The "violence on both sides" rhetoric is equally insulting. Suggesting that Palestinians in Gaza, a population living under constant siege in what Israeli academic Ilan Pappe labels "the world's largest open air prison," are in some way to blame for their own death erases the larger context of land theft and apartheid in which the protests are occurring. For 10 years, Israel's siege on Gaza — its land, sea and air blockade (deemed illegal under international law) — has created a situation wherein the United Nations predicts that Gaza will become "unlivable" by 2020. Over 98 per cent of the water is polluted and undrinkable. The population is allowed access to only two to four hours of electricity each day. Over 2 million people are denied freedom of movement.
Moreover, there have been no Israeli casualties. Not one. Palestinians have been shot, maimed and killed by the thousands, yet the Canadian government, along with right-wing pundits and members of the media, continue to tout the myth of a "balanced response" to a inherently unbalanced conflict.
The time for standing on the sidelines is over, for the ongoing oppression of the Palestinian people has become the moral question of our time.
Perhaps more appalling is the response of right-wing Jewish groups to Israel's massacre. Organizations like the Centre for Israel and Jewish Affairs (CIJA) and B'nai Brith Canada who position themselves as the voice of the mainstream Canadian Jewish community, have condemned Trudeau's statement, placing the entirety of the blame for the bloodshed on groups like Hamas without ever once mentioning Israel's murder of unarmed civilians. In fact, rather than condemn the killings, CIJA CEO Shimon Koffler Fogel wrote that Israel had "no choice but to use force," calling the deaths of protesters "public relations achievements" for Hamas.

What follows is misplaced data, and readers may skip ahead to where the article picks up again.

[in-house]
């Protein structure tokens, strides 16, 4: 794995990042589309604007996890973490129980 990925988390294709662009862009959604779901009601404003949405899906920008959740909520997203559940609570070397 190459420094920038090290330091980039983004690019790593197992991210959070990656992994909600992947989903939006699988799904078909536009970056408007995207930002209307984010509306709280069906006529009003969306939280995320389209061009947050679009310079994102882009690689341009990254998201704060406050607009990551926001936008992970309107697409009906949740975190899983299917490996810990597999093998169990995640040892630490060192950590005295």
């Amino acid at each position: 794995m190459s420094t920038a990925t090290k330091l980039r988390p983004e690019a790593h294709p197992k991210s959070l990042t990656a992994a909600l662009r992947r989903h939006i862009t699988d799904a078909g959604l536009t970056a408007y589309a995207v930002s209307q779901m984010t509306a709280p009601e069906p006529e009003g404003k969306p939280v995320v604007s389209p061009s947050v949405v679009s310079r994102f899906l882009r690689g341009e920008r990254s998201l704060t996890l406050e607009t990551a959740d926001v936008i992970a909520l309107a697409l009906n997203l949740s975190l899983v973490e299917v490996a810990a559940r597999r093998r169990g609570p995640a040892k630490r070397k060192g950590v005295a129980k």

Such despicable acts of whitewashing show how divorced groups like CIJA are from progressive Jewish communities and Jewish people like myself who are tired of having our identities co-opted to further the war crimes of the Israeli state. Around the world, more and more Jewish people are speaking out to condemn Israel's policies of occupation and institutionalized discrimination that are being perpetuated against Palestinians in our name. And our movement is growing: while groups like CIJA continue to defend the indefensible, organizations such as Independent Jewish Voices Canada and IfNotNow have been organizing in solidarity with Palestinians, holding rallies and vigils, including the traditional Jewish mourners' prayer for those killed in Israel's massacre.
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The time for standing on the sidelines is over, for the ongoing oppression of the Palestinian people has become the moral question of our time. Now more than ever, Canadian Jews and all people of conscience must call out the organizations and institutions that purport to speak on behalf of our communities. We must call on our government to take immediate and concrete action, in the form of an arms embargo against Israel and other forms of non-violent diplomatic and economic pressures.
We must see our own liberation, and the liberation of all people, as one that is inextricably bound to the advancement of Palestinian rights and nationhood. We can no longer stay silent for, on Gaza, silence signals our complicity.